Pages of reflection lay behind the pink, bedazzled cover of my journal. At the end of the day, I grabbed my journal from under my mattress and wrote about school crushes, future dreams, and secret fears. I thought if another person read its contents, I would have felt so ashamed. My younger self did not engage with journaling in a freeing way. Rather, my reflection kept me bound to the shadows of insecurity. This process, however, changed when I became a Christian. The gospel changed my writing. I began to invite God into my journaling time. Then, my writing shifted from talking about my issues to talking about my walk with Christ. I began to see that journaling is a powerful way to see God's goodness and reveal His glory.
When we think about spiritual disciplines, we may typically think of prayer, Scripture reading, and fasting. While these practices are common, journaling is also considered a spiritual discipline. And now that we are at the end of the year, it can be an effective tool for reflecting on the Lord's character and work over the last twelve months. However, for many of us, journaling can be intimating. We often think a certain level of writing skill is required to journal. Or we think that finding time to journal in our busy schedules is impossible. I can empathize with this sentiment. Though my journal was a prized possession when I was younger, I have found less time to journal in adulthood and felt discouraged if my sentences weren't perfect. However, we can look to Scripture to see the value of having a way to remember God.
Consider the story of the Israelites. In Deuteronomy 8, Moses recalled how God showed them mercy, grace, and love in the wilderness. He never gave them a reason to doubt. God provided for them every step of the way. But Moses pointed out the Israelites would be prone to forget God's goodness. Soon, the new generation of Israelites would enter the Promised Land and become comfortable. They would grow proud and forsake their need for God. As a result, they would perish. So, Moses urged them to hold onto and teach their story so that they would live in God's presence. Like the Israelites, we are prone to forget. When times are all good, we may forget our need for the Lord or the seriousness of our sin. When times are hard, we might forget the goodness of God and question if He is really working for our best interest. But every circumstance is an opportunity to relive the power of Christ's saving work.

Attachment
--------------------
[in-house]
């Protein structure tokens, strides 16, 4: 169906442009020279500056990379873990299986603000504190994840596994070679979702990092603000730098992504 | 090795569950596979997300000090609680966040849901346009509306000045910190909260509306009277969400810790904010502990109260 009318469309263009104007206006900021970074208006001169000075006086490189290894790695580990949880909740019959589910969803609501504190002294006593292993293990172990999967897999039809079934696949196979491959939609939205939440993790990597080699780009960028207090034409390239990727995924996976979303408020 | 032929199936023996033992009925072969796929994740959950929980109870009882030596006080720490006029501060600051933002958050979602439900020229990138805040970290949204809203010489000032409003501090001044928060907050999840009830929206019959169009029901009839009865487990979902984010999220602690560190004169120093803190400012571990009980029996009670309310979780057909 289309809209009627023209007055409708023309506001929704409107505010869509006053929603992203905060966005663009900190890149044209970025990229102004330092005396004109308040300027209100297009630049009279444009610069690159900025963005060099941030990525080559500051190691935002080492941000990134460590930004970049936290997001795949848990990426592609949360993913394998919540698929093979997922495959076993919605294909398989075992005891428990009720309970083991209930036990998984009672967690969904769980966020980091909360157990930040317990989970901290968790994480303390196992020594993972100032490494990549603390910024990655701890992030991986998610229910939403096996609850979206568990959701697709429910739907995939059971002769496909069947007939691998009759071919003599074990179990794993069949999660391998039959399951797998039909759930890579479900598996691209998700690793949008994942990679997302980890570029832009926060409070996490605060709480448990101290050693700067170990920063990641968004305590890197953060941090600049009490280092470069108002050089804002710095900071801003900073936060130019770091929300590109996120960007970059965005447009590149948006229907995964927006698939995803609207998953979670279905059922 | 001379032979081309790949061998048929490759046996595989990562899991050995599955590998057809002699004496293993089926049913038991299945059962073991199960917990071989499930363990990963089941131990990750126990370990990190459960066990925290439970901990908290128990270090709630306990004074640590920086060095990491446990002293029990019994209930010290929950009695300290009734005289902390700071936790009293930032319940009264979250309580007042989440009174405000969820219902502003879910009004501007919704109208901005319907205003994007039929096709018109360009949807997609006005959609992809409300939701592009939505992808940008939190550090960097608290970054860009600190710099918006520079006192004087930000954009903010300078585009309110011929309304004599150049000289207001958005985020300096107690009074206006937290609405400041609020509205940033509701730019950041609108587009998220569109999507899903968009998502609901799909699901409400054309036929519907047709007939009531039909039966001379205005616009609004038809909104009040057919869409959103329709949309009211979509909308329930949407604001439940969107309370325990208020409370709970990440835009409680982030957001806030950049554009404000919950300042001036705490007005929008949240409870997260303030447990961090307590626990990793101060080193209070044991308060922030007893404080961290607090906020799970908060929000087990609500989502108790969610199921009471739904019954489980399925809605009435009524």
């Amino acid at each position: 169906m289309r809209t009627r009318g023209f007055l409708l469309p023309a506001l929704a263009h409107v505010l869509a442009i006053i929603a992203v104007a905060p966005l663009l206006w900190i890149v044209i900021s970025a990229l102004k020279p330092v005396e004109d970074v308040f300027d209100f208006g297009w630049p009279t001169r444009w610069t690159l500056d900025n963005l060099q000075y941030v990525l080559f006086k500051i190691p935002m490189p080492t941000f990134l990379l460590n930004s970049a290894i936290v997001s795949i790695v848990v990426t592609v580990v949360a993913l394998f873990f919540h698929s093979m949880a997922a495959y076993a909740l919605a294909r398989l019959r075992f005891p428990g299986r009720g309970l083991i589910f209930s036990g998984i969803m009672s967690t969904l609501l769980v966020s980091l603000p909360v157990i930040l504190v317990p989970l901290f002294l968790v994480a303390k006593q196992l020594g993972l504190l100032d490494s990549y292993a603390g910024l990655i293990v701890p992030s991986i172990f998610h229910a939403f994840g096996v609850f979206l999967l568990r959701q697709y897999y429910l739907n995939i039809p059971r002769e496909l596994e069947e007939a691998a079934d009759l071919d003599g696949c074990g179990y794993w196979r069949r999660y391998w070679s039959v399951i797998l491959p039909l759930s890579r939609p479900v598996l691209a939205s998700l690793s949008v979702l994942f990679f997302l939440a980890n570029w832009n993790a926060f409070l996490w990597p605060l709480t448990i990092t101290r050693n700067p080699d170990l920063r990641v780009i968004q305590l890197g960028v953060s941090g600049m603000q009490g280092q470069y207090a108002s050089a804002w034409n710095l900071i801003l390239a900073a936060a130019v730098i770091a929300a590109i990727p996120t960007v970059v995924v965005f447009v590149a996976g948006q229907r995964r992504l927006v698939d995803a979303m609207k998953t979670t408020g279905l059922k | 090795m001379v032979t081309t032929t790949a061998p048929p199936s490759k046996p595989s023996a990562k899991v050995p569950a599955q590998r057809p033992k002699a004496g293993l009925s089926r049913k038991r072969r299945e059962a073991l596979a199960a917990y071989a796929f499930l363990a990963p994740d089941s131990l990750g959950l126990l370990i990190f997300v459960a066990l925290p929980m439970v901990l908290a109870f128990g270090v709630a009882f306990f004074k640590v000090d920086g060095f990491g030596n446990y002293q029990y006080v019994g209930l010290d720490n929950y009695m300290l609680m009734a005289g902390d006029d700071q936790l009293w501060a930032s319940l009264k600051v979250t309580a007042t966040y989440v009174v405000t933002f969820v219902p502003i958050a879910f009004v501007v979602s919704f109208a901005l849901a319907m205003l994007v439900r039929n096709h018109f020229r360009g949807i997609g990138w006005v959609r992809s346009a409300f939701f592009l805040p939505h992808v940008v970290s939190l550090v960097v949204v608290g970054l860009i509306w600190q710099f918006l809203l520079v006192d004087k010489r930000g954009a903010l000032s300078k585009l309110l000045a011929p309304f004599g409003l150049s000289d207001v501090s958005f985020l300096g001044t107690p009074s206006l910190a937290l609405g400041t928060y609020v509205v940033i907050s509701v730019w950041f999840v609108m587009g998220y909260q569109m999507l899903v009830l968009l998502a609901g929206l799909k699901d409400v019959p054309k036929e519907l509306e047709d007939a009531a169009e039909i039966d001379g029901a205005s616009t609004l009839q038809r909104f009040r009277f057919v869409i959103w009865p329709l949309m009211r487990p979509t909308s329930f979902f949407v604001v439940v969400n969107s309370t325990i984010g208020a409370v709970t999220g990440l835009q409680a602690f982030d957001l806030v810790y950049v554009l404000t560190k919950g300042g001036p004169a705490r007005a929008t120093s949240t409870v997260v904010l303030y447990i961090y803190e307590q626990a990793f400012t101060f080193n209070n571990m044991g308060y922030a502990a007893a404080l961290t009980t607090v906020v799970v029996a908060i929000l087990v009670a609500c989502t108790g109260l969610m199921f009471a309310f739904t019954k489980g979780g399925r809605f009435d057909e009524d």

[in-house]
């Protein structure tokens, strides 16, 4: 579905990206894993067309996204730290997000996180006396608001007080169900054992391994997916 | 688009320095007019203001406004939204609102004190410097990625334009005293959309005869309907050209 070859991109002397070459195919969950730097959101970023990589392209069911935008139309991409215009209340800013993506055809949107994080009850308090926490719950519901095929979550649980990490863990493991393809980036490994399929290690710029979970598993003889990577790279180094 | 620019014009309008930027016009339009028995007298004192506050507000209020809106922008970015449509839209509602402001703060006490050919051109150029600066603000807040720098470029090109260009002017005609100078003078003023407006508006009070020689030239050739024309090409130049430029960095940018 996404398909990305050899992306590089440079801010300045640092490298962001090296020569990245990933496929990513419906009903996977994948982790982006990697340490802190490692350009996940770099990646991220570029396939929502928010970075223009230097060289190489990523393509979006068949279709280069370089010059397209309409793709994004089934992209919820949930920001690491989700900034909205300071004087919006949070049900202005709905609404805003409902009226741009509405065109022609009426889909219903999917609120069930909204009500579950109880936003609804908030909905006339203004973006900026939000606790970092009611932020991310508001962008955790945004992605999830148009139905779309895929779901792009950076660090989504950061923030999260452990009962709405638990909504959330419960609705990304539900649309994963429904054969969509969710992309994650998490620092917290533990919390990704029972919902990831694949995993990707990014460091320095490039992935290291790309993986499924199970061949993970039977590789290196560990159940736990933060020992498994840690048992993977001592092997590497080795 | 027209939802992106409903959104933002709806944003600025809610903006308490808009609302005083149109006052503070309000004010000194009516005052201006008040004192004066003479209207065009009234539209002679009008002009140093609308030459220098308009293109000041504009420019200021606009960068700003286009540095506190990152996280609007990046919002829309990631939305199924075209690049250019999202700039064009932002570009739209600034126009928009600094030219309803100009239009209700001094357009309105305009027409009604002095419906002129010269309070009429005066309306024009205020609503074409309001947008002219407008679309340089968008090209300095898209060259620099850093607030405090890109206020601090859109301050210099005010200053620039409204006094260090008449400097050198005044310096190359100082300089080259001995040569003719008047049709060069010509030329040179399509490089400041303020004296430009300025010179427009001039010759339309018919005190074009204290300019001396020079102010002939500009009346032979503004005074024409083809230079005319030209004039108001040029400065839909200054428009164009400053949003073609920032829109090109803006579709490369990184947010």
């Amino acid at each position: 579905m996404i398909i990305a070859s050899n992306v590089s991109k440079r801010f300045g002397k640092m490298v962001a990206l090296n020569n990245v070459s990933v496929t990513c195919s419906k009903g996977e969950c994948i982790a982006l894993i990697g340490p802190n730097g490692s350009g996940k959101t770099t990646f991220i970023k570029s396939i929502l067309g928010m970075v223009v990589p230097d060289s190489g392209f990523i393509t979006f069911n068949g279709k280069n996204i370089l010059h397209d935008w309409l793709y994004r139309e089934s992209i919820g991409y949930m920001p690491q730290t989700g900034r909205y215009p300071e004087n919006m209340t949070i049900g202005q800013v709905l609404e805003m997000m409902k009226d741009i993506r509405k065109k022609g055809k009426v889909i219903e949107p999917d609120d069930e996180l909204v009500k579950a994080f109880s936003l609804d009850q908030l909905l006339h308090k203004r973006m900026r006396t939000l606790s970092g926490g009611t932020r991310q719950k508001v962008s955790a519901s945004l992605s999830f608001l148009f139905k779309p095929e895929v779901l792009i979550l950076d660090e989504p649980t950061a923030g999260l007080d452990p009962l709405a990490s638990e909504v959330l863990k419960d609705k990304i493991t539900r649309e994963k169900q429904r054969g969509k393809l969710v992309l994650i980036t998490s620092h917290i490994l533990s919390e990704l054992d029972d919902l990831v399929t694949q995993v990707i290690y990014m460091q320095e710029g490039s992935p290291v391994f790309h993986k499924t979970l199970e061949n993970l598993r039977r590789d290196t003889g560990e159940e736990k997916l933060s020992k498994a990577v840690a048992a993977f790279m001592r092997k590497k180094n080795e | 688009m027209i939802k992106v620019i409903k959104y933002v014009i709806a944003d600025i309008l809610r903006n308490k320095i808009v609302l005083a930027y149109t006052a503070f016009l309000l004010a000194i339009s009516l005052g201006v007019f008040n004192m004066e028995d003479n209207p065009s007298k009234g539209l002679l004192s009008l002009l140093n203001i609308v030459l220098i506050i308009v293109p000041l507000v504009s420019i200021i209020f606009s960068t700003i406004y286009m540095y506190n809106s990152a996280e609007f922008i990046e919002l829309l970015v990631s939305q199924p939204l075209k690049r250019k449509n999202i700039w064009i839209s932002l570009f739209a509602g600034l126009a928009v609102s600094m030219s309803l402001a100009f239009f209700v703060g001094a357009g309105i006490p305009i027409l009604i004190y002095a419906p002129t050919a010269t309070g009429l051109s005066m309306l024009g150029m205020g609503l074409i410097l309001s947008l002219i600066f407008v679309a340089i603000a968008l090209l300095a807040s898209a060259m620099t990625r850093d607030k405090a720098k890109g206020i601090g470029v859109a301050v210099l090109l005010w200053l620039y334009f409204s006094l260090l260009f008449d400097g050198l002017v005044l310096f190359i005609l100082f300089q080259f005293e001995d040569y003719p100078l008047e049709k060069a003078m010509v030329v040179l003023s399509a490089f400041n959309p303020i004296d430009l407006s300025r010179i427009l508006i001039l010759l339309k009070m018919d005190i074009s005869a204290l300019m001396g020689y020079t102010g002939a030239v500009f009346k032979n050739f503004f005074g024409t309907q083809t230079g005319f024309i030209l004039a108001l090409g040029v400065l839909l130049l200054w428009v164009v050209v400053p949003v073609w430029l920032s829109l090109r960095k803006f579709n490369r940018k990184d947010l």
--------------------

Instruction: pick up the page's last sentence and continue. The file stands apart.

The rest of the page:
We join the psalmist in Psalm 77:12 when he says, "I will reflect on all you have done and meditate on your actions." When we journal, we take a moment to remember God's sovereign hand. We remember times when He answered prayers and times when He closed doors. Times when He brought loved ones through disease and times when He called them home. This dated record helps us to see how far God has brought us and how God is perfecting us by making us into the image of Jesus. Below are some tips for beginning or enhancing our approach to journaling.
1.) Be with Jesus
Designate a time and place, even if it is only 15 minutes. Select your journal; it can be a book, loose-leaf paper, or computer document. When you are ready to begin, take some time to sink into the Lord's presence. Journaling is about spending time with the Lord, not completing a task. Sitting in God's nearness can lead us to a writing topic. But if we do not know what to journal about, we can always write a prayer to God, expressing gratitude and adoring His name.
2.) Lean on the Holy Spirit for Revelation
Retell the story of your year–or day, week, month. Explore your thoughts and feelings as you narrate situations. Allow the Holy Spirit to lead you into truth and resolution. How did the Lord show His character through those circumstances? What did you learn about yourself? How are Christ and the gospel magnified? Take this opportunity to embrace conviction over sin and encourage yourself to cling to Jesus.
3.) Paraphrase and Apply Scripture
You can also incorporate Scripture study with journaling. At the top of your page, copy a verse or two. Maybe something from the poetry or wisdom literature, like Psalm 90:12. Copy the text again, and then paraphrase it. After putting the verse in your own words, write a journal entry about how to apply its meaning into your life through Christ. Assess how the insight you gained may empower you for your next season of walking with Jesus.
As you begin this new year, I encourage you–if you don't keep a journal already–to take up the spiritual discipline of journaling. It will help you document God's faithfulness in your life and provide a tangible way to see the Holy Spirit's beautiful work of sanctifying you day by day.